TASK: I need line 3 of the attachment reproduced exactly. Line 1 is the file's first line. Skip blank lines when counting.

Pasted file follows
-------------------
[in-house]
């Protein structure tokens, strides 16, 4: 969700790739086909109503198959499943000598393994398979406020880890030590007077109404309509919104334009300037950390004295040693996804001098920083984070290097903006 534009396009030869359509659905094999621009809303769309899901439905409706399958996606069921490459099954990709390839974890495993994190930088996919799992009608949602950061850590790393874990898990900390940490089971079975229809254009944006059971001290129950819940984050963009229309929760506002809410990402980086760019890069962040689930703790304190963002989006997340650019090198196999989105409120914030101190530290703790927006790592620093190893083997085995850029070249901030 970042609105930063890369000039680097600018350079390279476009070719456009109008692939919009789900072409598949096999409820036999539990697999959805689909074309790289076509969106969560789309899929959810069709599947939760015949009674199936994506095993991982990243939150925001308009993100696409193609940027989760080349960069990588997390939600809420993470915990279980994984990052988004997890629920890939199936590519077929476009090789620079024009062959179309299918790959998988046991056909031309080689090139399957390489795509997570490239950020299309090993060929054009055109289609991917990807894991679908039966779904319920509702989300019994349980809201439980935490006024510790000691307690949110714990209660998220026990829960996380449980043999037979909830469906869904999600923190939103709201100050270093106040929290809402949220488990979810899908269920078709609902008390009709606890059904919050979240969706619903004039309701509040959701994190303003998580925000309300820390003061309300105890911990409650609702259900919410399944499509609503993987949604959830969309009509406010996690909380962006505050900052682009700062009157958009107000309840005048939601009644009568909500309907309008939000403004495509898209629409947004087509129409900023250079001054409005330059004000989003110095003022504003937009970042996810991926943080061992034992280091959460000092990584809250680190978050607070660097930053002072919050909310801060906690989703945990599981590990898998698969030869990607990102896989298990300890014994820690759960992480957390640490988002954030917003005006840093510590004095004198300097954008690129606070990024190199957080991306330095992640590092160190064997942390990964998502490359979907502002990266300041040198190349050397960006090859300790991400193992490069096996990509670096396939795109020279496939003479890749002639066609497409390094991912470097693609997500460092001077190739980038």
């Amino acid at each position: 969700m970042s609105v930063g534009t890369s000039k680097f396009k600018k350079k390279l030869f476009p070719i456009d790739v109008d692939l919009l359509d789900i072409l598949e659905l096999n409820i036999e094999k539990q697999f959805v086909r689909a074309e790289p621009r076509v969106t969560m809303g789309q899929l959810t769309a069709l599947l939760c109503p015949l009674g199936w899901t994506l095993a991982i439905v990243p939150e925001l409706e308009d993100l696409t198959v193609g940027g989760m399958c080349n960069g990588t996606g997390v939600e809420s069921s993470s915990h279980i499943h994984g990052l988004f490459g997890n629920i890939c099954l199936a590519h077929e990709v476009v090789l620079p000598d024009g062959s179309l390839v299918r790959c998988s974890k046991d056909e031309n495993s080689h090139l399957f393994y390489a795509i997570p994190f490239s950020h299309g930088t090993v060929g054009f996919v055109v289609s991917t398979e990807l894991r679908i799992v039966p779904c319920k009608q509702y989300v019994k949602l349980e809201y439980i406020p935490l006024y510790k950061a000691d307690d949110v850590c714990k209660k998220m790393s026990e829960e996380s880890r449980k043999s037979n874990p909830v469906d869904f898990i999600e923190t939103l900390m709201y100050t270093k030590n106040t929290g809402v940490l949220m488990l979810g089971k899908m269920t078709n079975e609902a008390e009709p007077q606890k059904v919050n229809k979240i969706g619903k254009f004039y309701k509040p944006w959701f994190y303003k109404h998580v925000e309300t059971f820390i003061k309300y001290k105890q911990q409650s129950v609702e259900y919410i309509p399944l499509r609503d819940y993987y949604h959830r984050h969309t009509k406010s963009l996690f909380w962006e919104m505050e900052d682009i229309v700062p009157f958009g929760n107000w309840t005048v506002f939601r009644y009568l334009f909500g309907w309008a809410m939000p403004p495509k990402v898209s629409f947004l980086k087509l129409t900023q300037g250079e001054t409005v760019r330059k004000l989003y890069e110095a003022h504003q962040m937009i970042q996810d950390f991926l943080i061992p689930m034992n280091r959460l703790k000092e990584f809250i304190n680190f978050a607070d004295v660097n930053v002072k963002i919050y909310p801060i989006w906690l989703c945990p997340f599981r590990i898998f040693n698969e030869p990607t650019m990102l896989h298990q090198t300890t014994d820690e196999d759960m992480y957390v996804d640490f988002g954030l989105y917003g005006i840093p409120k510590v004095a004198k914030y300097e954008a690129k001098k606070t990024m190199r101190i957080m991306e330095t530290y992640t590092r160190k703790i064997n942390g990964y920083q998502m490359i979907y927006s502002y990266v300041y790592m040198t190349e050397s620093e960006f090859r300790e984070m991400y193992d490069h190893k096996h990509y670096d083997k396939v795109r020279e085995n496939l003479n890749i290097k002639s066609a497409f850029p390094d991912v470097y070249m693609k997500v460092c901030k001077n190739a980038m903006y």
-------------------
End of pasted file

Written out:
């Amino acid at each position: 969700m970042s609105v930063g534009t890369s000039k680097f396009k600018k350079k390279l030869f476009p070719i456009d790739v109008d692939l919009l359509d789900i072409l598949e659905l096999n409820i036999e094999k539990q697999f959805v086909r689909a074309e790289p621009r076509v969106t969560m809303g789309q899929l959810t769309a069709l599947l939760c109503p015949l009674g199936w899901t994506l095993a991982i439905v990243p939150e925001l409706e308009d993100l696409t198959v193609g940027g989760m399958c080349n960069g990588t996606g997390v939600e809420s069921s993470s915990h279980i499943h994984g990052l988004f490459g997890n629920i890939c099954l199936a590519h077929e990709v476009v090789l620079p000598d024009g062959s179309l390839v299918r790959c998988s974890k046991d056909e031309n495993s080689h090139l399957f393994y390489a795509i997570p994190f490239s950020h299309g930088t090993v060929g054009f996919v055109v289609s991917t398979e990807l894991r679908i799992v039966p779904c319920k009608q509702y989300v019994k949602l349980e809201y439980i406020p935490l006024y510790k950061a000691d307690d949110v850590c714990k209660k998220m790393s026990e829960e996380s880890r449980k043999s037979n874990p909830v469906d869904f898990i999600e923190t939103l900390m709201y100050t270093k030590n106040t929290g809402v940490l949220m488990l979810g089971k899908m269920t078709n079975e609902a008390e009709p007077q606890k059904v919050n229809k979240i969706g619903k254009f004039y309701k509040p944006w959701f994190y303003k109404h998580v925000e309300t059971f820390i003061k309300y001290k105890q911990q409650s129950v609702e259900y919410i309509p399944l499509r609503d819940y993987y949604h959830r984050h969309t009509k406010s963009l996690f909380w962006e919104m505050e900052d682009i229309v700062p009157f958009g929760n107000w309840t005048v506002f939601r009644y009568l334009f909500g309907w309008a809410m939000p403004p495509k990402v898209s629409f947004l980086k087509l129409t900023q300037g250079e001054t409005v760019r330059k004000l989003y890069e110095a003022h504003q962040m937009i970042q996810d950390f991926l943080i061992p689930m034992n280091r959460l703790k000092e990584f809250i304190n680190f978050a607070d004295v660097n930053v002072k963002i919050y909310p801060i989006w906690l989703c945990p997340f599981r590990i898998f040693n698969e030869p990607t650019m990102l896989h298990q090198t300890t014994d820690e196999d759960m992480y957390v996804d640490f988002g954030l989105y917003g005006i840093p409120k510590v004095a004198k914030y300097e954008a690129k001098k606070t990024m190199r101190i957080m991306e330095t530290y992640t590092r160190k703790i064997n942390g990964y920083q998502m490359i979907y927006s502002y990266v300041y790592m040198t190349e050397s620093e960006f090859r300790e984070m991400y193992d490069h190893k096996h990509y670096d083997k396939v795109r020279e085995n496939l003479n890749i290097k002639s066609a497409f850029p390094d991912v470097y070249m693609k997500v460092c901030k001077n190739a980038m903006y």